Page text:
It's going to be a long 2012 season for the New York Mets. The Amazins seemed destined for last place in the very difficult NL East.
There is, however, a shining light on the horizon for New York because their farm system is blessed with two of the best pitching prospects in baseball, right-handed hurlers Zack Wheeler and Matt Harvey.
So which one projects to be better long term? Are we talking about another Tom Seaver and Jerry Koosman here? Will one of them be as dominant as Dwight Gooden was when he burst onto the scene in 1984?
Only time will tell, obviously, but both Wheeler and Harvey appear to have the physical tools and mental makeup at such a young age to be the anchors of the Mets rotation for years to come.
Let's take a closer look:
Wheeler is a 6'4", 185-pounder from Smyrna, GA. He was the sixth overall pick in the 2009 MLB June Amateur Draft and first-round selection by the San Francisco Giants. Mets General Manager Sandy Alderson acquired him in the Carlos Beltran trade last July and it looks like Alderson got quite a steal. Wheeler was ranked as the Giants' top minor league pitching prospect.
Beltran hit .323 but appeared in only 44 games for the Giants before signing this winter as a free agent with the St. Louis Cardinals. He'll certainly help the Red Birds but Beltran turns 35 in April while Wheeler doesn't turn 22 until May 30.
According to Baseball America, Wheeler is the top minor league prospect in the entire Mets organization. He sparkled while pitching for the St. Lucie, New York's Single-A affiliate last summer, posting a 2-2 record with a 2.00 ERA and 31 strikeouts in 27 innings.
Wheeler owns a 12-10 ledger, 3.68 ERA and has 199 K's in 173.2 innings pitched during his entire minor league career. He'll be spending most of 2012 at Double-A Binghamton as continues to ascend through the organization. I have not had the pleasure of seeing pitch in person yet (I hope to this summer) so I can't give you a first-hand account to date.
However, this is what ScoutingBook.com says about the promising young hurler:
Wheeler mixes his 96 mph fastball with a curve ball that's already a plus pitch. He's adding a changeup, and if he can make it even a league-average offering he can be a middle-rotation starter anywhere. Even without one, his fastball-curveball combination is good enough for a major league bullpen today. He'll need some seasoning, of course, and scouts would like to see his pitcher-perfect body take on a starter's workload.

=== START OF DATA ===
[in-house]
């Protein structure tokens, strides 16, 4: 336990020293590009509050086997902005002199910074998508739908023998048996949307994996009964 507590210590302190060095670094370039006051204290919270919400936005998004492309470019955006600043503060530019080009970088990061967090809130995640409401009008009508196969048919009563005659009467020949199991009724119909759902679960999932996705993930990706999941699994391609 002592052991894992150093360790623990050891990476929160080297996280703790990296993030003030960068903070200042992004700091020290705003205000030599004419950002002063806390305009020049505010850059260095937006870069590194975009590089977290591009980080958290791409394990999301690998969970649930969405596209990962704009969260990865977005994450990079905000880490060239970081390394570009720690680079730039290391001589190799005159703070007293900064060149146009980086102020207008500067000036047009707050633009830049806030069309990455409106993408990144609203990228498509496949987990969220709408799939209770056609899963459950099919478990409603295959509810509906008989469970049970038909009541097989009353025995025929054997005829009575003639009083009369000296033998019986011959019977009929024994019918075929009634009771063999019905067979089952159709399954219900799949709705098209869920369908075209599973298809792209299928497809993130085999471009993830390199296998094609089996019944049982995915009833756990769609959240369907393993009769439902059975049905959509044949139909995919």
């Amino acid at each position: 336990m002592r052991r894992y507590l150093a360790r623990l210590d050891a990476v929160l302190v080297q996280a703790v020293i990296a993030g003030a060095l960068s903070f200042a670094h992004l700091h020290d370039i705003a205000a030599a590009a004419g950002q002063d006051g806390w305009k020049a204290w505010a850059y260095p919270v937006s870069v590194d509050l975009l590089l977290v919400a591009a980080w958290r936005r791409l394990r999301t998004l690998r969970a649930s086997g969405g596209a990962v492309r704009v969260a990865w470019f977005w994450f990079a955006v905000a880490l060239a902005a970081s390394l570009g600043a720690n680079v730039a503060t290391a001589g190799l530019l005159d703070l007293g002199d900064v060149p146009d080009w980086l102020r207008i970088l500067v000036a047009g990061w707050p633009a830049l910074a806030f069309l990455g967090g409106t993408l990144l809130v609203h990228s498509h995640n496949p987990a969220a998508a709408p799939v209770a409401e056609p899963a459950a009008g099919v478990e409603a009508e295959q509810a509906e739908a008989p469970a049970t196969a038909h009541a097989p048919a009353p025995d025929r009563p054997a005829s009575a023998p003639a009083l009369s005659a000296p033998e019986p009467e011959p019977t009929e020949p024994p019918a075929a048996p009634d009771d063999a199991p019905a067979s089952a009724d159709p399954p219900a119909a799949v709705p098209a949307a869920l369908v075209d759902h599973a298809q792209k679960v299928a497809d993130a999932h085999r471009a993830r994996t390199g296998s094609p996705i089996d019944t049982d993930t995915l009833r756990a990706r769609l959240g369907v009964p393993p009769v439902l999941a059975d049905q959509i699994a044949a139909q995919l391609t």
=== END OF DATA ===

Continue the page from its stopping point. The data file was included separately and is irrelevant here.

The 6'4", 210-pound Harvey was New York's first-round selection (seventh overall) in the 2010 MLB June Amateur Draft. The New London, CT. native dominated Single-A ball last season, garnering an 8-2 mark with a 2.39 ERA at St. Lucie. In just 76 innings, Harvey struck out 92 and owned a 1.197 WHIP. Impressive.
The former University of North Carolina product struggled somewhat after he was promoted to Double-A Binghamton—he owned a 5-3 mark with a 4.53 ERA—but he continued to average more than a strikeout an inning, whiffing 64 in 59.2 innings. Harvey had some problems with his command though (his WHIP was 1.358)
Which pitcher will be better long-term?
Look for Harvey to start the season at Binghamton and if all goes well look for a promotion sometime in mid-summer to Triple-A Buffalo. He is currently rated the No. 2 prospect in the Mets farm system, according to Baseball America.com.
Harvey is a little older and a little farther along than Wheeler is at this point in their respective careers. ScoutingReport.com was equally impressed with Harvey as well.
Matt Harvey is a tall righthander from Mystic, Connecticut who pitched his college ball at UNC, where a few tweaks to his high-school delivery paid off with extra cheese on his fastball", according to ScoutingReport.com. "He can dial that smooth, easy heat up to 98 mph and has a propensity for throwing ground balls. His command is spotty, but nothing out of the norm for such a young, high-upside arm. He should move quickly through a pitching-poor Mets system.
That pitching-poor Mets system has gotten appreciably better with Wheeler and Harvey in tow. Don't be surprised to see both in the 2013 Mets rotation if they continue to develop and stay injury free.
Which pitcher will be the best long term? Wow, that's so tough to prognosticate. So tough. Baseball is such an inexact science.
All I know is, Wheeler and Harvey may not turn out to be another Seaver and Koosman (although you never know) but they have the potential to anchor the Mets rotation as the No. 1 and No. 2 starters for years to come.
So who is the No. 1 starter and which hurler is No. 2?
It should be fun to find out.